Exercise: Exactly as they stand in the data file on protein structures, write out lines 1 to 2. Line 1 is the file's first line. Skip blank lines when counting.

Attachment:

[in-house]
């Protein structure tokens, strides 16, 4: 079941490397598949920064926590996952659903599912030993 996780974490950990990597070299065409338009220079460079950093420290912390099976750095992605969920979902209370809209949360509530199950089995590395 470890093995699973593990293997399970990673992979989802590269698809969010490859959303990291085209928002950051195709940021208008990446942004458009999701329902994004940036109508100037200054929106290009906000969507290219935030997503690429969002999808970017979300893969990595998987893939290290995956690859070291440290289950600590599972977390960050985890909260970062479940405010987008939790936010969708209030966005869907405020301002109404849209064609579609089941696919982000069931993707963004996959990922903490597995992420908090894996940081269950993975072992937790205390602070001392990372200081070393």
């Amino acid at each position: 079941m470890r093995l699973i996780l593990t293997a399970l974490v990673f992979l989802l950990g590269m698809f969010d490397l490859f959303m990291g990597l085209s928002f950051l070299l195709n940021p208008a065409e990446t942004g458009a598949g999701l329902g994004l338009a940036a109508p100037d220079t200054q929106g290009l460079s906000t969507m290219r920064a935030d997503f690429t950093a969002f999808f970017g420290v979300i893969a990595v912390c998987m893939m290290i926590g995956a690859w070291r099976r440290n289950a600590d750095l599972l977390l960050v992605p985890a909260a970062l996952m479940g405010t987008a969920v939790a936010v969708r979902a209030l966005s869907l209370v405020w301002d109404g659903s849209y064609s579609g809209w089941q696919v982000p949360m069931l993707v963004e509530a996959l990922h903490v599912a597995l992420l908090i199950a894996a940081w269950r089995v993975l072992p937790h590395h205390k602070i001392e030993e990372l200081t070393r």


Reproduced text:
[in-house]
């Protein structure tokens, strides 16, 4: 079941490397598949920064926590996952659903599912030993 996780974490950990990597070299065409338009220079460079950093420290912390099976750095992605969920979902209370809209949360509530199950089995590395 470890093995699973593990293997399970990673992979989802590269698809969010490859959303990291085209928002950051195709940021208008990446942004458009999701329902994004940036109508100037200054929106290009906000969507290219935030997503690429969002999808970017979300893969990595998987893939290290995956690859070291440290289950600590599972977390960050985890909260970062479940405010987008939790936010969708209030966005869907405020301002109404849209064609579609089941696919982000069931993707963004996959990922903490597995992420908090894996940081269950993975072992937790205390602070001392990372200081070393």